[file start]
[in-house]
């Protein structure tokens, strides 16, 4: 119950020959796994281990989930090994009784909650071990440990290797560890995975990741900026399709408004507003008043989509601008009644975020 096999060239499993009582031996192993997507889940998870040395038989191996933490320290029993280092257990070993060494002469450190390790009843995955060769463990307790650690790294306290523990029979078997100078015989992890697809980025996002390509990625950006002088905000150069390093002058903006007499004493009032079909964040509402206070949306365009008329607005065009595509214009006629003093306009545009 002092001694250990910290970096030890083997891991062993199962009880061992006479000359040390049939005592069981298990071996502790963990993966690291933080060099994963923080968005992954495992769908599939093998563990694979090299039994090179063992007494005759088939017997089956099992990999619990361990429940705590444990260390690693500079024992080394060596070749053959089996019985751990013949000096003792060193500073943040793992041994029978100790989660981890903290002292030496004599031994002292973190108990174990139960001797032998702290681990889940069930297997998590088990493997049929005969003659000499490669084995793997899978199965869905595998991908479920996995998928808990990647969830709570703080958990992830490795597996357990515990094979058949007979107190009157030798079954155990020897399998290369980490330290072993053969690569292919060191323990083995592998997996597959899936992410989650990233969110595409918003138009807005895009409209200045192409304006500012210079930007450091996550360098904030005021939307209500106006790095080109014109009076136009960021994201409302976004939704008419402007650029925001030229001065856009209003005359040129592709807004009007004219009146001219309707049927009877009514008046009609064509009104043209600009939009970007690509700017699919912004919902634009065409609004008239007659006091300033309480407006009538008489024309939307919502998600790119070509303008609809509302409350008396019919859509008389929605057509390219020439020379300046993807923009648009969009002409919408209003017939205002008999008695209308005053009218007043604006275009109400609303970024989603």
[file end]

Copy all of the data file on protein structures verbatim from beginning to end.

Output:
[in-house]
């Protein structure tokens, strides 16, 4: 119950020959796994281990989930090994009784909650071990440990290797560890995975990741900026399709408004507003008043989509601008009644975020 096999060239499993009582031996192993997507889940998870040395038989191996933490320290029993280092257990070993060494002469450190390790009843995955060769463990307790650690790294306290523990029979078997100078015989992890697809980025996002390509990625950006002088905000150069390093002058903006007499004493009032079909964040509402206070949306365009008329607005065009595509214009006629003093306009545009 002092001694250990910290970096030890083997891991062993199962009880061992006479000359040390049939005592069981298990071996502790963990993966690291933080060099994963923080968005992954495992769908599939093998563990694979090299039994090179063992007494005759088939017997089956099992990999619990361990429940705590444990260390690693500079024992080394060596070749053959089996019985751990013949000096003792060193500073943040793992041994029978100790989660981890903290002292030496004599031994002292973190108990174990139960001797032998702290681990889940069930297997998590088990493997049929005969003659000499490669084995793997899978199965869905595998991908479920996995998928808990990647969830709570703080958990992830490795597996357990515990094979058949007979107190009157030798079954155990020897399998290369980490330290072993053969690569292919060191323990083995592998997996597959899936992410989650990233969110595409918003138009807005895009409209200045192409304006500012210079930007450091996550360098904030005021939307209500106006790095080109014109009076136009960021994201409302976004939704008419402007650029925001030229001065856009209003005359040129592709807004009007004219009146001219309707049927009877009514008046009609064509009104043209600009939009970007690509700017699919912004919902634009065409609004008239007659006091300033309480407006009538008489024309939307919502998600790119070509303008609809509302409350008396019919859509008389929605057509390219020439020379300046993807923009648009969009002409919408209003017939205002008999008695209308005053009218007043604006275009109400609303970024989603």